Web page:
The U.K. newspaper, The Telegraph, ran an opinion piece earlier this week alleging that the entire bamboo textile industry is guilty of greenwashing its products and making false claims of eco-friendliness. I’ll be the first to acknowledge that greenwashing is a very real phenomenon that many companies from many industries engage in as a way of boosting their public image without making an effort at improving their actual practices. I’ll also be the first to criticize it, because it’s truly damaging to environmental progress. This recent Telegraph article presents itself as a correction of the misinformation of greenwashing, but it is deeply flawed, and it comes across as a groundless, across-the-board attack on the entire industry surrounding a remarkably underutilized natural resource.
I find it curious that the article doesn’t have a byline. It makes me suspicious that this is a press release from someone writing on behalf of another textile industry. If I had to bet, I’d say that wool is that industry, as it’s mentioned three times in the brief piece. Now, to be clear, I’m not making the source of that article the basis for a counter-argument. The fact that a given set of assertions come from people with a probable ulterior motive does not necessarily mean that the information is not credible or correct. It does however raise a red flag and call for the audience to consider the matter independently. I question the honesty and forthrightness of the author if he represents a competing industry, just as you might question my honesty on account of my writing as a proponent of bamboo. Judge the matter for yourself.
The focus of this nameless author’s argument seems to be the claim that bamboo textiles are not ecologically perfect. Of course they aren’t; that’s virtually undeniable. And Green Earth Bamboo isn’t engaged in greenwashing, so we make no claims to the contrary. All that we do claim is that bamboo is the greenest, most sustainable source of textiles on the market today. It is also my earnest belief that as the industry develops, it will become greener still.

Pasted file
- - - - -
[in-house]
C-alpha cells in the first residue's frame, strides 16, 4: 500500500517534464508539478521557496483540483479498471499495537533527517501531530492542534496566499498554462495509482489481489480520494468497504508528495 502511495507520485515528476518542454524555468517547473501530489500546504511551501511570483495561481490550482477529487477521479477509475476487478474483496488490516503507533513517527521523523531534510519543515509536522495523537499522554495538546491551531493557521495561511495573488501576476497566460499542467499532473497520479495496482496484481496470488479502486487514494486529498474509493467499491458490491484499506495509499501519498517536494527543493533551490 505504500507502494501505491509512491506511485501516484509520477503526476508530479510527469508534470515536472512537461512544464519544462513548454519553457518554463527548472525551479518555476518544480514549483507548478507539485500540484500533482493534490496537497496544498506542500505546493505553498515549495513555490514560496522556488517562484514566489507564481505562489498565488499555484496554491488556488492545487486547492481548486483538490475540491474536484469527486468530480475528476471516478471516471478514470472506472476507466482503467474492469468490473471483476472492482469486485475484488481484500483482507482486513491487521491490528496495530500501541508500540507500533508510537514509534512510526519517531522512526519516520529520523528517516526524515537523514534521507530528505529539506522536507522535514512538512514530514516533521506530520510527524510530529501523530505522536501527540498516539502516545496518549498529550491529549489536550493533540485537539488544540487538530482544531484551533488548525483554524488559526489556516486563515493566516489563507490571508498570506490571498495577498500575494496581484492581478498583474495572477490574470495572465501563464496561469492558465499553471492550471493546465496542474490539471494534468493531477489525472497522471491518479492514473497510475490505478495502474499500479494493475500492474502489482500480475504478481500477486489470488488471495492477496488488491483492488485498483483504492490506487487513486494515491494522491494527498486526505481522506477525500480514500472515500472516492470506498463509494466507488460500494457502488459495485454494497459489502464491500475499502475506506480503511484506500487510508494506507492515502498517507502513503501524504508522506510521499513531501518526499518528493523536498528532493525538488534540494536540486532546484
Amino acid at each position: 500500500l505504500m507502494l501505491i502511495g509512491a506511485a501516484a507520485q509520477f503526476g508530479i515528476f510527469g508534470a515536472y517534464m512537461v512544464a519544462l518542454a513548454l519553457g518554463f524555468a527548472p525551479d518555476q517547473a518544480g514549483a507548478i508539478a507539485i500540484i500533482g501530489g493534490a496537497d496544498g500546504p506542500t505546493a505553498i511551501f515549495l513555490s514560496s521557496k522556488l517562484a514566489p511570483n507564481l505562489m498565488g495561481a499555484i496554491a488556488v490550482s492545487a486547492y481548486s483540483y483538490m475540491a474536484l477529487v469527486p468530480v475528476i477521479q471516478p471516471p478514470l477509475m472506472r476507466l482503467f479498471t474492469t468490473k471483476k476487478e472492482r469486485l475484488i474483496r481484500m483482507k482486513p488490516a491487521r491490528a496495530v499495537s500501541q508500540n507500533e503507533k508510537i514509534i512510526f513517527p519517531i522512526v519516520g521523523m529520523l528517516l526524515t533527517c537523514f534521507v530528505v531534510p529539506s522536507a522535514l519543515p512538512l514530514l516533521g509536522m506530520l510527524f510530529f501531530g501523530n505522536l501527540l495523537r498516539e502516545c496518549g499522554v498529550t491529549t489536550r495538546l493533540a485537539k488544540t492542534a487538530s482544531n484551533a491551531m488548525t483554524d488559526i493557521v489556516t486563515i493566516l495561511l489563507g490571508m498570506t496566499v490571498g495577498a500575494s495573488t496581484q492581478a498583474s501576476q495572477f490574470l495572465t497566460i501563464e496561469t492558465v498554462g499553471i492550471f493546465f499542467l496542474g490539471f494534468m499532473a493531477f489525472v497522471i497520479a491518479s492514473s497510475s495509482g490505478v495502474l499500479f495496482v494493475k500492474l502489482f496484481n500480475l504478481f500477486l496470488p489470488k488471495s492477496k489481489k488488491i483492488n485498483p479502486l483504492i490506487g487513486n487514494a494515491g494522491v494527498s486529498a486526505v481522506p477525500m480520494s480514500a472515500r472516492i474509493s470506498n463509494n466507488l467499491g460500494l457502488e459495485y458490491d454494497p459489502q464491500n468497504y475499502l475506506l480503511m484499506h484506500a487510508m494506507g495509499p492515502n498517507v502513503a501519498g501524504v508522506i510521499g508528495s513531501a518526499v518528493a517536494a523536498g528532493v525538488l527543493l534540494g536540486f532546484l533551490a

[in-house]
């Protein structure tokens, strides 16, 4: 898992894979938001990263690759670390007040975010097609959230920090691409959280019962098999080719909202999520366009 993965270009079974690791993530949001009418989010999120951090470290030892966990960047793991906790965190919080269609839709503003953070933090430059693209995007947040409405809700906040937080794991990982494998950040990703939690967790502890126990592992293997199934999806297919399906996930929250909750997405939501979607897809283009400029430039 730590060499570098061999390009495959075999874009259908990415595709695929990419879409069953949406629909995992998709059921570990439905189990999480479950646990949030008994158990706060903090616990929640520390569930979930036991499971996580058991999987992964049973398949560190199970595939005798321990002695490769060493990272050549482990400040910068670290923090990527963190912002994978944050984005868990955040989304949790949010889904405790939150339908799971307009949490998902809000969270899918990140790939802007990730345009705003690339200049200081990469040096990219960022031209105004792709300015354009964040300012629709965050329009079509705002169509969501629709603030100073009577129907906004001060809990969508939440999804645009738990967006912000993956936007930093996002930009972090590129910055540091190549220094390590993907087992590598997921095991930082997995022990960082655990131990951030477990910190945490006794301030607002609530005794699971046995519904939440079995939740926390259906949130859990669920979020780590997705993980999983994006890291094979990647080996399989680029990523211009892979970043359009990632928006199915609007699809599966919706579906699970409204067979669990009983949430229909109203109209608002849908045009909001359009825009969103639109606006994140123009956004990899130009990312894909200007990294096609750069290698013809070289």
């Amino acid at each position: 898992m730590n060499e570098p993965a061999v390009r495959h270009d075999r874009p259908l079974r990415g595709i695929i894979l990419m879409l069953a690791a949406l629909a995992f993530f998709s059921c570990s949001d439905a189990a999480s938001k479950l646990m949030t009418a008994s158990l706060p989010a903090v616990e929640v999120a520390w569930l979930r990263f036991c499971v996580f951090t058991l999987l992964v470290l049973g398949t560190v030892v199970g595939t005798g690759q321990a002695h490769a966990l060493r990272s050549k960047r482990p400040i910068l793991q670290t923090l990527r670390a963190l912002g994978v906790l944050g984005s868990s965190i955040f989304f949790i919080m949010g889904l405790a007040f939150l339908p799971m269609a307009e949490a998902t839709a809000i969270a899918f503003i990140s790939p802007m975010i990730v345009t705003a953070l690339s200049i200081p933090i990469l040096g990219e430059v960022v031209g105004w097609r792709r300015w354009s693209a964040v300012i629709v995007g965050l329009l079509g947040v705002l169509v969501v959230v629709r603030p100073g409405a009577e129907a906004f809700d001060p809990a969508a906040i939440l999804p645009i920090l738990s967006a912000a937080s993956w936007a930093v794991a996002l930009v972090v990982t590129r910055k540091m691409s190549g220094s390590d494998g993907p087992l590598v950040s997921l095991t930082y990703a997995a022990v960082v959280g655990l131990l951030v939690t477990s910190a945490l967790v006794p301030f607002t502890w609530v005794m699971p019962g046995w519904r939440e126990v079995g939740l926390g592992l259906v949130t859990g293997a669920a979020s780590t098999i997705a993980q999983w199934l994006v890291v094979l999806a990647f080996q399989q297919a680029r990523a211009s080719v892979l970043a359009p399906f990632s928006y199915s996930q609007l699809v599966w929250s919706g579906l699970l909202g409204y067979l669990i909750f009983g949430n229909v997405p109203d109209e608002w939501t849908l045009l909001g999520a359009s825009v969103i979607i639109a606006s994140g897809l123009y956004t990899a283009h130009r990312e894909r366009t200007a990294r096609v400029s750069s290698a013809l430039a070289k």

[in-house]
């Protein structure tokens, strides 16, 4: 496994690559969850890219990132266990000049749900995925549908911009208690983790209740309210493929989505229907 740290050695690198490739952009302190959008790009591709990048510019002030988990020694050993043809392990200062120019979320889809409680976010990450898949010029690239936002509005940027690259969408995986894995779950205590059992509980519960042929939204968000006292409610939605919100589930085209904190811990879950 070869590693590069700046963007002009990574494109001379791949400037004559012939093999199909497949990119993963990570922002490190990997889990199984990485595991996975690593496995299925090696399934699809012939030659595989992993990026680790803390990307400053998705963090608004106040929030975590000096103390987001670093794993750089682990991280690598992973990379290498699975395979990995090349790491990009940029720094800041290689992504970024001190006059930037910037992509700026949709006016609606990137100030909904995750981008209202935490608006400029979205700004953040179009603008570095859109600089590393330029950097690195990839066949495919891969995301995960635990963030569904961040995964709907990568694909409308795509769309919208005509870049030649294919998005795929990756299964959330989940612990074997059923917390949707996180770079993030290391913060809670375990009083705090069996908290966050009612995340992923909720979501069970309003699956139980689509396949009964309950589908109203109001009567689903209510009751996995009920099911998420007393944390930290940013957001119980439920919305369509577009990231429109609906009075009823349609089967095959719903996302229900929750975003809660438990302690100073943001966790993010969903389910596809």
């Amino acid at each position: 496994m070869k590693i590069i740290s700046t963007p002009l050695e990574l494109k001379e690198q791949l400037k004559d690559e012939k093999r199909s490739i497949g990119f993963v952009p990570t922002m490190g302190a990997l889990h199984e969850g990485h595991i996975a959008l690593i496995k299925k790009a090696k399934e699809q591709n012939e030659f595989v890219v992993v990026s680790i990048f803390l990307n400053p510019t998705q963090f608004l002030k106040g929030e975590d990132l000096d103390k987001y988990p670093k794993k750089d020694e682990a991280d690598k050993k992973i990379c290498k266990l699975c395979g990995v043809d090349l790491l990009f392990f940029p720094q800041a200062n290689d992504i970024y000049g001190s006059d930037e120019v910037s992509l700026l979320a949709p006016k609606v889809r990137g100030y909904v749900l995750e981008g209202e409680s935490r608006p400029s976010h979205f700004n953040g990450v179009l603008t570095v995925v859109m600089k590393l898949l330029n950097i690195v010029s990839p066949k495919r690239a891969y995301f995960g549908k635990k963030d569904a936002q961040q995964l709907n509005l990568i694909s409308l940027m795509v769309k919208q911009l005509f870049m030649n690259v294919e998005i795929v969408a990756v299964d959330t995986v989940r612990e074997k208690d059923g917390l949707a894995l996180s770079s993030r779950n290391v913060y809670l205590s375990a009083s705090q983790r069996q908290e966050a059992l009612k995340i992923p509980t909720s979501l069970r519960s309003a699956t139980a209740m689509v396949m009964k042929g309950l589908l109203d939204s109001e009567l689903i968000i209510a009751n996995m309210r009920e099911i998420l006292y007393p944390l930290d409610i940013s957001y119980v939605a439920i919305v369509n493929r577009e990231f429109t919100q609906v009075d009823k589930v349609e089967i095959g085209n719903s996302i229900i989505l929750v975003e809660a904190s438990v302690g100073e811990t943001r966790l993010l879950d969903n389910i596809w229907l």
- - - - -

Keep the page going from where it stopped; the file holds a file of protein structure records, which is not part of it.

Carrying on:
The author’s first objection to bamboo is that he “can’t help wondering how truly ‘green’ a product is if it has to be transported across thousands of miles of ocean to get to my bathroom.” Well, first of all, it doesn’t have to be transported so far. That is exactly why I advocate for an expansion of bamboo cultivation to new growing regions, where it can be harvested for local markets. As it stands, bamboo is indigenous to East Asia, South Asia, Australia, sub-Saharan Africa, and part of the Americas, and that’s a rather large cross-section of the globe. If we are to compare it to wool, as seems to be the original author’s intention, it bears pointing out that Australia and New Zealand are the world’s largest producers and exporters of wool, from which countries it must be transported over the aforementioned thousands of miles of ocean. Obviously, cotton also is exported. The mere fact that something tends to have a carbon footprint does not mean that it cannot be greener than its alternatives.
However, the Telegraph author would evidently object to my advocacy for expansion of the growing area for bamboo, since he claims that it “relies on putting vast areas of land under monoculture production, causing soil depletion and damage to biodiversity.” That’s simply not true. Bamboo does not strictly demand monoculture production, and is in fact a perfect agroforestry crop – that is, it can be integrated into areas where other crops are produced simultaneously. Soil depletion in those and other areas is certainly a concern, but given the woodiness of bamboo and the amount of carbon dioxide that it extracts from the atmosphere, it is remarkable that it depletes so much less of the soil than do trees. And the facts of needing space to grow and consuming nutrients in the soil are by no means problems limited to bamboo production. If the anonymous author favors wool as an alternative, he would do well to note that livestock currently accounts for use of thirty percent of the land on Earth, with agricultural growth being devoted to feed, and forests being cleared for new pasture land. I see this difference as one of the major advantages of bamboo – increased cultivation of it can help to counteract global warming, while a continued emphasis on animal products and less efficient textile plants will likely produce more greenhouse gases than they can sequester.